It was further submitted by learned counsel for the 2nd and 3rd defendants that the registration of the plaintiff’s name in the said land was void pursuant to section 340(2)(b) of the NLC; for non compliance of section 326 of the NLC. He submitted that there was a breach due to the failure of the Land Office to issue Form 19C to the 2nd defendant giving her notice of an application to remove her private caveat.
 Learned counsel for the plaintiff on the other hand submitted that the judgment in default and the consent judgment were obtained without full disclosure of facts as neither was the sale and purchase of the land disclosed to the court nor was the plaintiff added as a party to the suit. The order was made by the court without knowledge of the existence of the bona fide purchaser. The failure to make the plaintiff as a party of the 2004 case should not then bind the plaintiff to the judgment without being given the fundamental right to be heard as it would amount to a severe injustice. As such the judgment should accordingly be set aside. Learned counsel for the plaintiff relied on inter alia the case of AMDB Factoring Sdn Bhd (formerly knowns as Arab Malaysian Enterprises Sdn Bhd) v Lazajaya Sdn Bhd & Ors  5 MLJ 402 and the case of Asia Commercial Finance (M)(Bhd) v Kawal Teliti Sdn Bhd  JMLJ 189.
 Based on the same reason, she submitted that the principle of res judicata is therefore not applicable. Especially so when the judgment in default was not obtained against the plaintiff but the 1st defendant; thus it should not be binding against the plaintiff.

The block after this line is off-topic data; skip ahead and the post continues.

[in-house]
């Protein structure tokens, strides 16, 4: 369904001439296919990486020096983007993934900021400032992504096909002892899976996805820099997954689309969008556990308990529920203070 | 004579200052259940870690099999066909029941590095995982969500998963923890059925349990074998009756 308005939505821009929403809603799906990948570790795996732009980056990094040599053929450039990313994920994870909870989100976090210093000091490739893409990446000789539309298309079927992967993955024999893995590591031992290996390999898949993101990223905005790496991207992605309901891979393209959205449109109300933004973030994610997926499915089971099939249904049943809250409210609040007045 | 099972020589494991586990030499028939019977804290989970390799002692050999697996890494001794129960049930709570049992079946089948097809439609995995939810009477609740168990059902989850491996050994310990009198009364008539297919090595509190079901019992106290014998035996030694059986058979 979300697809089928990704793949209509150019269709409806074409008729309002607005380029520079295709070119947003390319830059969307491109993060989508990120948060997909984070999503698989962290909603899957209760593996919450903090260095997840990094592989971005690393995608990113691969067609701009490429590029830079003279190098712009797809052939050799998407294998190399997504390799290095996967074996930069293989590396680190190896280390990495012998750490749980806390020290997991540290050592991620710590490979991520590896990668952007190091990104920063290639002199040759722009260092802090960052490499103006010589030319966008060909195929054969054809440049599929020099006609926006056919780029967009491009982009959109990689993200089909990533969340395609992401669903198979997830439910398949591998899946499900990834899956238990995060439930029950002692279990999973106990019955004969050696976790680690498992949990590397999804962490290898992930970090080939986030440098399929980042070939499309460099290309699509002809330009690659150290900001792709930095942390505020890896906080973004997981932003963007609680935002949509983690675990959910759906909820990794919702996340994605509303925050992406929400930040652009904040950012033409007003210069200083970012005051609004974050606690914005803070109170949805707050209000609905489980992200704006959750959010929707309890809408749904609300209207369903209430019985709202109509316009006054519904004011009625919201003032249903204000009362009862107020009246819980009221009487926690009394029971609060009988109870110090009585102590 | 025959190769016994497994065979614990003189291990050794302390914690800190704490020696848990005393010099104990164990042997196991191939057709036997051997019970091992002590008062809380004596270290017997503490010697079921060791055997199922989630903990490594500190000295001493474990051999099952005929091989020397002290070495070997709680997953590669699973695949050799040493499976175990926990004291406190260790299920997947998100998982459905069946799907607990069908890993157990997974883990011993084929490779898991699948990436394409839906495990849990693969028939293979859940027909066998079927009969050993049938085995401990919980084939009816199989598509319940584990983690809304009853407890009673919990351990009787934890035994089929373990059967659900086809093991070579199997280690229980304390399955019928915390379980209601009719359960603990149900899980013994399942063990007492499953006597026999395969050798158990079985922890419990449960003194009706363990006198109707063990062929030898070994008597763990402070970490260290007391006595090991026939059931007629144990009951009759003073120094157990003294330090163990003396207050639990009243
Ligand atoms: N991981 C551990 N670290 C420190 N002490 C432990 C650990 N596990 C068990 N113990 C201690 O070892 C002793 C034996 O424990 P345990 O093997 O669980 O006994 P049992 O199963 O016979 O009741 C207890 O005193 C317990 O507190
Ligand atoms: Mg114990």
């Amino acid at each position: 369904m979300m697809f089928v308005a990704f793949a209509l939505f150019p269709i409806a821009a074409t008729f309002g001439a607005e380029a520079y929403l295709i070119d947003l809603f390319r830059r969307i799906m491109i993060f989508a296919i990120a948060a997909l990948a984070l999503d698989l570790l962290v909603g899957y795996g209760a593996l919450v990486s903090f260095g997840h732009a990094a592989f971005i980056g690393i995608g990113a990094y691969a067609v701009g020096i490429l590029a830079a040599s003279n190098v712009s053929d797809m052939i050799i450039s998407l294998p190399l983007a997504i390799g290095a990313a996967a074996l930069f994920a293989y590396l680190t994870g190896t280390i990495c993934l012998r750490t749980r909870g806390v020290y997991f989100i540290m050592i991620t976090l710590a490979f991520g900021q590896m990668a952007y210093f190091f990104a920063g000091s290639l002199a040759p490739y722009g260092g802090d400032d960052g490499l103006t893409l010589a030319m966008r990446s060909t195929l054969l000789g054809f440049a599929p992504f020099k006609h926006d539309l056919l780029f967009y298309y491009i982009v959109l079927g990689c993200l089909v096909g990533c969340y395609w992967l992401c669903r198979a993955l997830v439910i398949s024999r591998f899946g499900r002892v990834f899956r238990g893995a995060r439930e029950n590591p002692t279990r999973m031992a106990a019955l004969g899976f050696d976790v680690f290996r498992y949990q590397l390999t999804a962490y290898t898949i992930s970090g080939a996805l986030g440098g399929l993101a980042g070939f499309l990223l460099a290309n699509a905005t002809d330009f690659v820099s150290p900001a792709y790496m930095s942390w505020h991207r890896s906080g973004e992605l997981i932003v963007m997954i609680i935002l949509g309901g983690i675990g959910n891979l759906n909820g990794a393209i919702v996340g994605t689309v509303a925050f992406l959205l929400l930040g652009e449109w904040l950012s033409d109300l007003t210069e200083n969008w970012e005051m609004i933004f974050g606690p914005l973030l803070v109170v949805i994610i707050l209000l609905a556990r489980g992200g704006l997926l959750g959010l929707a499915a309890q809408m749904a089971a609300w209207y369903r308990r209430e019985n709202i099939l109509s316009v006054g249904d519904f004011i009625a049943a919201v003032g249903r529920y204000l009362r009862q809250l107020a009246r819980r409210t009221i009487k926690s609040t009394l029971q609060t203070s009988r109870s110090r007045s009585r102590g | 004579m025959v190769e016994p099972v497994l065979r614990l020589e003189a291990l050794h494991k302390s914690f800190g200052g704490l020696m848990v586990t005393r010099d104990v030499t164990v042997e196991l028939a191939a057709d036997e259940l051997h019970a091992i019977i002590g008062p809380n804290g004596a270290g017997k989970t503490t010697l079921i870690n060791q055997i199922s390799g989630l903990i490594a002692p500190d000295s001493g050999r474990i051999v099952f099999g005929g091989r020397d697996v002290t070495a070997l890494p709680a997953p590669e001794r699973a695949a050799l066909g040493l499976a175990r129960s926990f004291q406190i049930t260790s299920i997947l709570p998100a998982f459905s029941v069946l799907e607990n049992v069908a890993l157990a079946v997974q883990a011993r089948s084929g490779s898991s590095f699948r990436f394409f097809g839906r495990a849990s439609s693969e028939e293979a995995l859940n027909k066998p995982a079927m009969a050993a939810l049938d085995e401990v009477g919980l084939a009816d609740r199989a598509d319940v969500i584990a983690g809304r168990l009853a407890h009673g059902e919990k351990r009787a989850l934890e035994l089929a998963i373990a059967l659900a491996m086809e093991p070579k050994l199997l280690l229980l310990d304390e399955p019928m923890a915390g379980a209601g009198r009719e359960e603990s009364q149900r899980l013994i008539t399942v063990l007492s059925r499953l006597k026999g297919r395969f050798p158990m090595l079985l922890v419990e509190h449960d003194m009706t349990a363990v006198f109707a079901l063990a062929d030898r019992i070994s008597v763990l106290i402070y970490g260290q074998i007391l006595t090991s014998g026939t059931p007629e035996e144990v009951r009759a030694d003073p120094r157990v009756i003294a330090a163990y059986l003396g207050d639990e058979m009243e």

Learned counsel for the plaintiff also submitted that the 2nd and 3rd defendants had failed to challenge the evidence of the plaintiff that he did not have knowledge of their interest in the land. She cited the case of Capital Corp Securities Sdn Bhd v Abdul Malek Beh bin Abdullah  7 MLJ 35 and submitted that the 2nd and 3rd defendants must be deemed to have accepted the evidence. Most importantly she further submitted, the plaintiff is the bona fide purchaser as the land was initially registered in the name of the 1st defendant’s late father. Thereafter it was inherited by the 1st defendant. The plaintiff has the subsequent registered title as he subsequently purchased from the 1st defendant.
 On the issue of failure to comply with section 326 of the NLC, learned counsel for the plaintiff submitted that it was the failure on the part of the Land Office and nothing to do with the indefeasible title of the plaintiff.
 We had considered the submissions made by the parties, oral as well as written and we had perused the Records of Appeal which include the grounds of judgment of the learned High Court judge.